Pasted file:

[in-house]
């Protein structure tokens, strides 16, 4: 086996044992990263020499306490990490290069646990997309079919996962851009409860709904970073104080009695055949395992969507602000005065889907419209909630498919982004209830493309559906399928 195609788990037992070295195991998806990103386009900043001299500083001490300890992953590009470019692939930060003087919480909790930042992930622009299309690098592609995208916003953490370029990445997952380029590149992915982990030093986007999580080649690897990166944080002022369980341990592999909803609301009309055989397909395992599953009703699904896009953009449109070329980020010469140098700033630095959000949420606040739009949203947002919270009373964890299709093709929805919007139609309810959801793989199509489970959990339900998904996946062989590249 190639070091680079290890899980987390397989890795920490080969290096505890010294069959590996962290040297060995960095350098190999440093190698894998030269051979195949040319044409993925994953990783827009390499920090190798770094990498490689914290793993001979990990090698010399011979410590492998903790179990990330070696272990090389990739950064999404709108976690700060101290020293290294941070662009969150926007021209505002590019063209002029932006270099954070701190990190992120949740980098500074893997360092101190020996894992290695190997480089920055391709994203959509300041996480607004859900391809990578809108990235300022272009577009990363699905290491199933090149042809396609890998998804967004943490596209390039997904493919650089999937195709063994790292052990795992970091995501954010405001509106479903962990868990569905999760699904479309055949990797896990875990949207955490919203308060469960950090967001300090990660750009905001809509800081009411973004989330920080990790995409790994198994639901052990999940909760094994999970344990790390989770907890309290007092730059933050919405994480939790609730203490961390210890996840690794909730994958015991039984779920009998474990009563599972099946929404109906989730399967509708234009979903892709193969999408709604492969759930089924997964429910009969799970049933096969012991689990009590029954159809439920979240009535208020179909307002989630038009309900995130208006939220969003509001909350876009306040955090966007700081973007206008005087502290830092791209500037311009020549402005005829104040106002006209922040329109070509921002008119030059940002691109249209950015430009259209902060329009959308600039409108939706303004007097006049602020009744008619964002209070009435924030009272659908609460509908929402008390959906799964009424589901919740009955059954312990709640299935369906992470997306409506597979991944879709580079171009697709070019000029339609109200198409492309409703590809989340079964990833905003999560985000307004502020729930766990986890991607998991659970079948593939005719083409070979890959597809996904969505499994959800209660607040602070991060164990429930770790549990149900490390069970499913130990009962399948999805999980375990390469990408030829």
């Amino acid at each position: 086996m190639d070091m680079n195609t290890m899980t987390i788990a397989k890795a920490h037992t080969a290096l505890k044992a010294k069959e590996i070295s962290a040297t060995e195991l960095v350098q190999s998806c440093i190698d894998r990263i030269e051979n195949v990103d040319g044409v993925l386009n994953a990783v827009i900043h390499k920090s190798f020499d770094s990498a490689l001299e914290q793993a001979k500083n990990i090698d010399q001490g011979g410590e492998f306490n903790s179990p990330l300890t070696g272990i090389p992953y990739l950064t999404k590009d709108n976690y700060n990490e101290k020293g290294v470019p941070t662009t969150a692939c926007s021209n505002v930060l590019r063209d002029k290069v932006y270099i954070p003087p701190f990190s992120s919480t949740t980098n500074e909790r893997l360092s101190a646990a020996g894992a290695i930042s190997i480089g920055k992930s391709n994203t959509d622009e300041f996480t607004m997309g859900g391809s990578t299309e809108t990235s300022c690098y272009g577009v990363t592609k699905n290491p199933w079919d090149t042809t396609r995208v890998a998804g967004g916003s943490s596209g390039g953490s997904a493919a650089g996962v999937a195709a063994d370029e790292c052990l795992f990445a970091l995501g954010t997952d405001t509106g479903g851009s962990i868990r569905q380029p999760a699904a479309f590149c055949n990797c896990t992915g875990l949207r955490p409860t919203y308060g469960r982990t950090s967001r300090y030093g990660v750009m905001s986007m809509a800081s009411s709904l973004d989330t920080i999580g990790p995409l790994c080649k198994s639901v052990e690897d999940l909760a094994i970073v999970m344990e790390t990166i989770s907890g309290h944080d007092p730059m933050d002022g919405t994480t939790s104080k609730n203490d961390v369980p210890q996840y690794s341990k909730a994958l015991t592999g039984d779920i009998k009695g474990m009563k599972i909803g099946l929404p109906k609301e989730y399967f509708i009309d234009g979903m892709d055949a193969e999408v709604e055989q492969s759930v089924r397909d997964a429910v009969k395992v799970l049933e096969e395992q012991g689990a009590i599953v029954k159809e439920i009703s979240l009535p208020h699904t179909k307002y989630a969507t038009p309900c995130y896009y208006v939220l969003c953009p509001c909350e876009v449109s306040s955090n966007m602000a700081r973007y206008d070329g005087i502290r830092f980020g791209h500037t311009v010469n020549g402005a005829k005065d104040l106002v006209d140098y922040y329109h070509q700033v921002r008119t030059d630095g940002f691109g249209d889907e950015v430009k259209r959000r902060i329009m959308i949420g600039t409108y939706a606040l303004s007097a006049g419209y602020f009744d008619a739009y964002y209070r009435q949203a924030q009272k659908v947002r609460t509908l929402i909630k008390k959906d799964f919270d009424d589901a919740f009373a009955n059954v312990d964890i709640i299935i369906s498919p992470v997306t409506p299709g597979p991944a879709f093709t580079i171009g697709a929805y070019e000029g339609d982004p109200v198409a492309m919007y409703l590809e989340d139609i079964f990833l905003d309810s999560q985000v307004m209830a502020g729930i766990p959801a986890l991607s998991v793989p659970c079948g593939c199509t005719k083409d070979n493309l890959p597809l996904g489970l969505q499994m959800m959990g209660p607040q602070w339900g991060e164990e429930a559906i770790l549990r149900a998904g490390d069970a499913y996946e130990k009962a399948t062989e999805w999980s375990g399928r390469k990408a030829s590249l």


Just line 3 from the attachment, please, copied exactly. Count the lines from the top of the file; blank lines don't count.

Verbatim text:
């Amino acid at each position: 086996m190639d070091m680079n195609t290890m899980t987390i788990a397989k890795a920490h037992t080969a290096l505890k044992a010294k069959e590996i070295s962290a040297t060995e195991l960095v350098q190999s998806c440093i190698d894998r990263i030269e051979n195949v990103d040319g044409v993925l386009n994953a990783v827009i900043h390499k920090s190798f020499d770094s990498a490689l001299e914290q793993a001979k500083n990990i090698d010399q001490g011979g410590e492998f306490n903790s179990p990330l300890t070696g272990i090389p992953y990739l950064t999404k590009d709108n976690y700060n990490e101290k020293g290294v470019p941070t662009t969150a692939c926007s021209n505002v930060l590019r063209d002029k290069v932006y270099i954070p003087p701190f990190s992120s919480t949740t980098n500074e909790r893997l360092s101190a646990a020996g894992a290695i930042s190997i480089g920055k992930s391709n994203t959509d622009e300041f996480t607004m997309g859900g391809s990578t299309e809108t990235s300022c690098y272009g577009v990363t592609k699905n290491p199933w079919d090149t042809t396609r995208v890998a998804g967004g916003s943490s596209g390039g953490s997904a493919a650089g996962v999937a195709a063994d370029e790292c052990l795992f990445a970091l995501g954010t997952d405001t509106g479903g851009s962990i868990r569905q380029p999760a699904a479309f590149c055949n990797c896990t992915g875990l949207r955490p409860t919203y308060g469960r982990t950090s967001r300090y030093g990660v750009m905001s986007m809509a800081s009411s709904l973004d989330t920080i999580g990790p995409l790994c080649k198994s639901v052990e690897d999940l909760a094994i970073v999970m344990e790390t990166i989770s907890g309290h944080d007092p730059m933050d002022g919405t994480t939790s104080k609730n203490d961390v369980p210890q996840y690794s341990k909730a994958l015991t592999g039984d779920i009998k009695g474990m009563k599972i909803g099946l929404p109906k609301e989730y399967f509708i009309d234009g979903m892709d055949a193969e999408v709604e055989q492969s759930v089924r397909d997964a429910v009969k395992v799970l049933e096969e395992q012991g689990a009590i599953v029954k159809e439920i009703s979240l009535p208020h699904t179909k307002y989630a969507t038009p309900c995130y896009y208006v939220l969003c953009p509001c909350e876009v449109s306040s955090n966007m602000a700081r973007y206008d070329g005087i502290r830092f980020g791209h500037t311009v010469n020549g402005a005829k005065d104040l106002v006209d140098y922040y329109h070509q700033v921002r008119t030059d630095g940002f691109g249209d889907e950015v430009k259209r959000r902060i329009m959308i949420g600039t409108y939706a606040l303004s007097a006049g419209y602020f009744d008619a739009y964002y209070r009435q949203a924030q009272k659908v947002r609460t509908l929402i909630k008390k959906d799964f919270d009424d589901a919740f009373a009955n059954v312990d964890i709640i299935i369906s498919p992470v997306t409506p299709g597979p991944a879709f093709t580079i171009g697709a929805y070019e000029g339609d982004p109200v198409a492309m919007y409703l590809e989340d139609i079964f990833l905003d309810s999560q985000v307004m209830a502020g729930i766990p959801a986890l991607s998991v793989p659970c079948g593939c199509t005719k083409d070979n493309l890959p597809l996904g489970l969505q499994m959800m959990g209660p607040q602070w339900g991060e164990e429930a559906i770790l549990r149900a998904g490390d069970a499913y996946e130990k009962a399948t062989e999805w999980s375990g399928r390469k990408a030829s590249l």